Past Issue

Harmonic Power Quality - Analysis and Equipment Recommendation

By Chuck Gougler and Claus Weigand


Frequency inverters are among the most widely used pieces of equipment for AC motor control. These types of components and systems are found in virtually every area of industry, in applications as diverse as pumps, HVAC, conveyors, and machine tools. In the quest for ultra-compact, efficient power conversion, inverter manufacturers employ high-speed semi-conductor switching and pulse width modulation (PWM) techniques, which can create harmonic problems.

In general, harmonic currents are the result of the non-linear behavior of electrical devices. The sources of harmonic currents and thus subsequently harmonic voltage in power systems are multiple and vary in size, which can range from a few KVA up to several MVA. Typically, devices with magnetic iron cores like transformers or generators have been a key area of harmonic concern, as are arc furnaces and welders. Today, with the demand for energy efficiency of power electronic equipment, such as UPS and variable frequency drives, mitigation or reduction of harmonics continues to be a priority for many industrial customers, as well as those in oil-gas, marine, and water and wastewater markets.


The electronic components within CNC machines, variable frequency drives (VFDs) and programmable controllers are particularly sensitive to “electrical imperfections” found on the power distribution system. Problems here can include malfunction of the equipment or program, along with damage of the parts and material.

Arc furnaces, for example, are usually a very large power consuming application. This high power, combined with a highly nonlinear voltage-current characteristic, produce substantial amounts of harmonic distortion.  The unique design of this equipment’s operation leads to an unusual harmonic spectrum with even and odd multiples of the fundamental frequency.

VFDs for pumps and fans can produce current harmonics, which may cause thermal overload of the electrical systems and produce malfunctions of sensitive equipment and components.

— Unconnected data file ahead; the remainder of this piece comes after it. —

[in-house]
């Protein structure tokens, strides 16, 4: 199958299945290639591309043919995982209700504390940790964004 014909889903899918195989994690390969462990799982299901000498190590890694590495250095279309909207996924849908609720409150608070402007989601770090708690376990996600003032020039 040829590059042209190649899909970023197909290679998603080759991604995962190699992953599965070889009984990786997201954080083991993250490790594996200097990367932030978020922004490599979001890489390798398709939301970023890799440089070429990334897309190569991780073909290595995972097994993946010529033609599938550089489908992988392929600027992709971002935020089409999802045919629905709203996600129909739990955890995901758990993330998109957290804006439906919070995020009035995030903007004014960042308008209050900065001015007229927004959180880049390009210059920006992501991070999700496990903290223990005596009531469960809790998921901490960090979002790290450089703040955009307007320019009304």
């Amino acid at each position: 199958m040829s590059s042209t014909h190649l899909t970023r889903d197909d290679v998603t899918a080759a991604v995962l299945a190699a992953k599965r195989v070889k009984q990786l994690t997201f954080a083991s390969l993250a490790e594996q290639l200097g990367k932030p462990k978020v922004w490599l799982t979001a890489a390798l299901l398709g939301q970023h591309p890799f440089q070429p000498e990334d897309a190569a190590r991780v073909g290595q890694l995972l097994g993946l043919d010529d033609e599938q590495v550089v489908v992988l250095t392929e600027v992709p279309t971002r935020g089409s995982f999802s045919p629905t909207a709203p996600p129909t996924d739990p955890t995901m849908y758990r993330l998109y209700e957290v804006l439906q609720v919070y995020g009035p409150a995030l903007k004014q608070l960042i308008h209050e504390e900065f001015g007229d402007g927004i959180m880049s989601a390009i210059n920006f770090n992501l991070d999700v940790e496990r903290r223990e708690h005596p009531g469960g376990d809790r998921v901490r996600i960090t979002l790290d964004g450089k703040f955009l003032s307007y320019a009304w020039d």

Most of the power problems experienced at the facility level are derived from within the operation of a plant/operation itself, as the majority of electrical power supplied to the user comes from an electric utility source or provider.

Harmonics can wreak havoc on the electrical power network, and the resulting issues range from a “simple” nuisance to catastrophic loss.  Harmonics can manifest themselves in many ways, as they can cause tripped circuit breakers, blown fuses, overheating of motors and transformers, insulation break-down, and reduced service life of equipment. Even a simple nuisance can have negative effects, as production downtime/restart-time and shipment (revenue) losses along with repair costs may result in reduced company profits.

Harmonic filtering helps to eliminate the problematic harmonics, enhance efficiency, and improve overall plant performance.


Figure 1

A harmonic site survey (use of power meters/analyzers) or a full engineering study may be necessary to completely determine existing harmonics and other power quality (PQ) issues, in order to provide a recommended solution to the user. In many, but not all, cases, IEEE 519 (2014) guidelines are followed as to the acceptable level of distortion. A complete review of the existing system, new/planned or retrofitted equipment along with any plant expansions should be considered. IEEE-519-2014 is a widely recognized set of recommendations which includes the maximum permissible current and voltage distortion values at the point of common coupling (PCC). The distortion limit is given as a function of the system loading, i.e., the relationship between the maximum short circuit current (ISC) and the maximum demand load current (IL) at the PCC.

After harmonics have been identified and it has been determined that a mitigation solution is required, the proper equipment selection will need to be reviewed and implemented. With the many problems associated with harmonics (equipment failure, replacement and maintenance costs, improper component or system operation, production downtime, etc.), it is suggested to keep records on these costs, to help with the ROI of any future mitigation equipment to be purchased.


The following is a detailed description of a PQ site survey and equipment recommendation. The customer asked to determine harmonic current levels on two specific “power drops,” 480VAC, 60hz. A power drop consists of three individual single-phase transformers 12.47kV/480vac, delta connected to a secondary. This site has numerous power drops and differing harmonic load levels, due to the total number and horsepower (HP) rating of each installed VFD.

At present, the total electrical load is 35MVA. The majority of the 480vac loads are VFDs and harmonic loading of the main utility supply is a concern. The two power drops being investigated are the two most heavily loaded. The total HP rating of VFDs exceed the kVA rating of the supply transformers by nearly 100 percent. However, this is acceptable since the actual loading of the VFDs rarely exceeds 50 percent. Potential thermal overload due to harmonic current levels of the supply transformers, both at the individual power drops and at the two main substations, is the main concern. In order to substantially reduce the harmonic loading of this power distribution system, filtering is a high priority.

The site survey measurements on power drops were performed using a power analyser. The transformers were rated at 166kVA/phase with an impedance of 2.7 percent.

Figure 2 - Peak and average kVA-load.